As far as national security is concerned, the public at large has become much more aware of the scale of state-level activities on communication networks, much more than when the ECHELON disclosures happened, as far as I can tell. I think that has also led to something of a change in what people’s threat model looks like.

 

KC: Echelon! I knew someone who worked at Lawrence Livermore back in the day, apparently on that particular project.

LB: That’s awesome! I work with a lot of former IC and .mil people who I understand have probably been involved in a lot of things that would make for extremely interesting conversations, but alas, I’m not cleared.

 

KC: How has your penetration testing experience helped you with your blue teamwork?

LB: It’s a big help. Understanding the different kinds of techniques and tools used by adversaries to compromise accounts, intercept traffic or steal data means I have more of an ability to spot patterns or suspicious outliers in our sensor data. Likewise, seeing how blue teams operate makes me better at doing the offensive work or, at least, doing it in a way that’s less likely to get me caught! I’m increasingly a proponent of getting the red team and blue team members to trade sides occasionally or work together to have a better understanding of how the other side operates.

 

KC: Has sexism ever been a challenge in your career?

LB: Honestly, I don’t know. When I first started, I hadn’t transitioned yet, and so I was perceived as an (effeminate, not assertive) man, and so presumably I benefited from that when it came to getting my career started. At a previous employer, after transitioning, I was the only female penetration tester in the office, the only woman I knew of working in a technical role, and the only out queer person, and I started getting more complaints about my performance. I ultimately ended up leaving, and it definitely became harder to find work afterward, but then again, what I was looking for was pretty specific. I’m lucky enough to have been hired by a woman and be managed by a woman, in my current role, even though the team is still largely white cisgender straight men.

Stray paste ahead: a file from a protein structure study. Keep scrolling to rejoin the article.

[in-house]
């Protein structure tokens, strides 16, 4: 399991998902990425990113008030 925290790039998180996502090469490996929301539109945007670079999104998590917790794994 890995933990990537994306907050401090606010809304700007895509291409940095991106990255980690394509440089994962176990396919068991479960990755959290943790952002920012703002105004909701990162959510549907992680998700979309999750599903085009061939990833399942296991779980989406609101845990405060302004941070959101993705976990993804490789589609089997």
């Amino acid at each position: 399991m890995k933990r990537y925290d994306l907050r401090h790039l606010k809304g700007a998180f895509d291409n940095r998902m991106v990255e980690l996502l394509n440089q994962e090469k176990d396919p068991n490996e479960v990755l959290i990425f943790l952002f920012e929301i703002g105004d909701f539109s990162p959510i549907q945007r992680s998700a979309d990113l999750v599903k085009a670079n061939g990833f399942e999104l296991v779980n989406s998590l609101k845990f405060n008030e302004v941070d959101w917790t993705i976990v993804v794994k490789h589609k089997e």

KC: Well, you’re not the first transgender woman I’ve interviewed in this series. I’m happy to see more transgender people in cybersecurity.

LB: I actually applied to the place I’m working at now because a good friend of mine, who’s also trans, worked there. It was an incredible privilege to go from this extremely homogenous environment to getting to work professionally in information security with another queer trans woman.

 

KC: Is there anything you miss about your pen testing days?

LB: I do miss the “let’s be evil” feeling, sometimes and the interaction with external clients from all kinds of different industries. My job now has maybe a little less variety, but I get to stick with projects longer, and being an investigator definitely makes up for not getting to pretend to be a criminal anymore!

 

KC: I have spoken to Defensive Security Handbook authors Ian Brotherston and Amanda Berlin, who believe that defensive security is underrated in our field. Do you agree?

LB: I think that offensive security gets a lot of the glamor, but penetration testing is really only a small piece of what keeps users safe. Blue team folks definitely don’t get nearly enough credit or support; offensive security people need to only find one problem, but defensive security practitioners can’t make a single mistake.

 

KC: Do you think a lot of organizations overlook defensive security?

LB: In my experience, a lot of organizations tend to maybe focus on the wrong things: or rather, they optimize for meeting regulatory requirements. Rules say they need a firewall and quarterly penetration tests, so they buy a firewall and contract the tests out. Security should be baked in everywhere; into the software development lifecycle, the monitoring and maintenance of the corporate network, training of new employees and continuous training of your existing staff and even how the organization interacts with suppliers. The line between ‘defensive information security’ and ‘physical security’ gets fuzzy, and I don’t know if many organizations prioritize either at sufficiently many levels of the stack.

 

KC: I’ve learned a lot from you. Do you have anything else you’d like to add before we go, Liz?

LB: I think it might be worth mentioning that machine learning is increasingly something people are exploring in both the defensive and offensive information security space, and in order to both defend against robot hackers and defeat Skynet, or build either, it helps to have that blended blue and red team exposure. Otherwise, thank you so much for your work here boosting not-male voices!

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inquiry@technicaldr.com or 877-910-0004